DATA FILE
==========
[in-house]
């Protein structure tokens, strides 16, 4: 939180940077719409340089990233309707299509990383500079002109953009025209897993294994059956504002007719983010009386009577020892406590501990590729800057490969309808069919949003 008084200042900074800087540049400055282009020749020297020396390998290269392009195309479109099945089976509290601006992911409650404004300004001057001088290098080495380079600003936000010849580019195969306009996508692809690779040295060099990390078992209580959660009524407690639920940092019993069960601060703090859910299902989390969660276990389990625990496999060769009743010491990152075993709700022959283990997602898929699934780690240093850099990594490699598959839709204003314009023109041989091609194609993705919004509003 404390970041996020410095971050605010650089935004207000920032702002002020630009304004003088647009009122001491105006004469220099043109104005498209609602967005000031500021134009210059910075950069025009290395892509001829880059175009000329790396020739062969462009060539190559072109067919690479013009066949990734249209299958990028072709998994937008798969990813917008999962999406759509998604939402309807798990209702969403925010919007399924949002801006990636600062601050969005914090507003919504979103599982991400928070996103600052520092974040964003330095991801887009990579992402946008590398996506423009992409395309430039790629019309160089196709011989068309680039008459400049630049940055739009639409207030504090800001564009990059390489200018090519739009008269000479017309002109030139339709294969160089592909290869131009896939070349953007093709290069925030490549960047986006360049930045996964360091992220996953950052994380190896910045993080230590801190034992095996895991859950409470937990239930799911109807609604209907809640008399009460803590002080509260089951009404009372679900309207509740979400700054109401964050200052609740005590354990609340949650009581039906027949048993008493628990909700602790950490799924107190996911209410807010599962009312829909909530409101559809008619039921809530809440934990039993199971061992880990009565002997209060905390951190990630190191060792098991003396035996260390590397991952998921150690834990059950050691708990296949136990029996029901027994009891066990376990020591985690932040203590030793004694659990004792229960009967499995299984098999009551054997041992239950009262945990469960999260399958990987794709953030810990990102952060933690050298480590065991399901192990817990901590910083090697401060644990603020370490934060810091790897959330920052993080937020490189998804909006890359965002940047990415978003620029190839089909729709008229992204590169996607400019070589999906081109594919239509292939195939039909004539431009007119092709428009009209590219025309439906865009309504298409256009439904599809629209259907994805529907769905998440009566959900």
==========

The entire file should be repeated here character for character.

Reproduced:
[in-house]
């Protein structure tokens, strides 16, 4: 939180940077719409340089990233309707299509990383500079002109953009025209897993294994059956504002007719983010009386009577020892406590501990590729800057490969309808069919949003 008084200042900074800087540049400055282009020749020297020396390998290269392009195309479109099945089976509290601006992911409650404004300004001057001088290098080495380079600003936000010849580019195969306009996508692809690779040295060099990390078992209580959660009524407690639920940092019993069960601060703090859910299902989390969660276990389990625990496999060769009743010491990152075993709700022959283990997602898929699934780690240093850099990594490699598959839709204003314009023109041989091609194609993705919004509003 404390970041996020410095971050605010650089935004207000920032702002002020630009304004003088647009009122001491105006004469220099043109104005498209609602967005000031500021134009210059910075950069025009290395892509001829880059175009000329790396020739062969462009060539190559072109067919690479013009066949990734249209299958990028072709998994937008798969990813917008999962999406759509998604939402309807798990209702969403925010919007399924949002801006990636600062601050969005914090507003919504979103599982991400928070996103600052520092974040964003330095991801887009990579992402946008590398996506423009992409395309430039790629019309160089196709011989068309680039008459400049630049940055739009639409207030504090800001564009990059390489200018090519739009008269000479017309002109030139339709294969160089592909290869131009896939070349953007093709290069925030490549960047986006360049930045996964360091992220996953950052994380190896910045993080230590801190034992095996895991859950409470937990239930799911109807609604209907809640008399009460803590002080509260089951009404009372679900309207509740979400700054109401964050200052609740005590354990609340949650009581039906027949048993008493628990909700602790950490799924107190996911209410807010599962009312829909909530409101559809008619039921809530809440934990039993199971061992880990009565002997209060905390951190990630190191060792098991003396035996260390590397991952998921150690834990059950050691708990296949136990029996029901027994009891066990376990020591985690932040203590030793004694659990004792229960009967499995299984098999009551054997041992239950009262945990469960999260399958990987794709953030810990990102952060933690050298480590065991399901192990817990901590910083090697401060644990603020370490934060810091790897959330920052993080937020490189998804909006890359965002940047990415978003620029190839089909729709008229992204590169996607400019070589999906081109594919239509292939195939039909004539431009007119092709428009009209590219025309439906865009309504298409256009439904599809629209259907994805529907769905998440009566959900």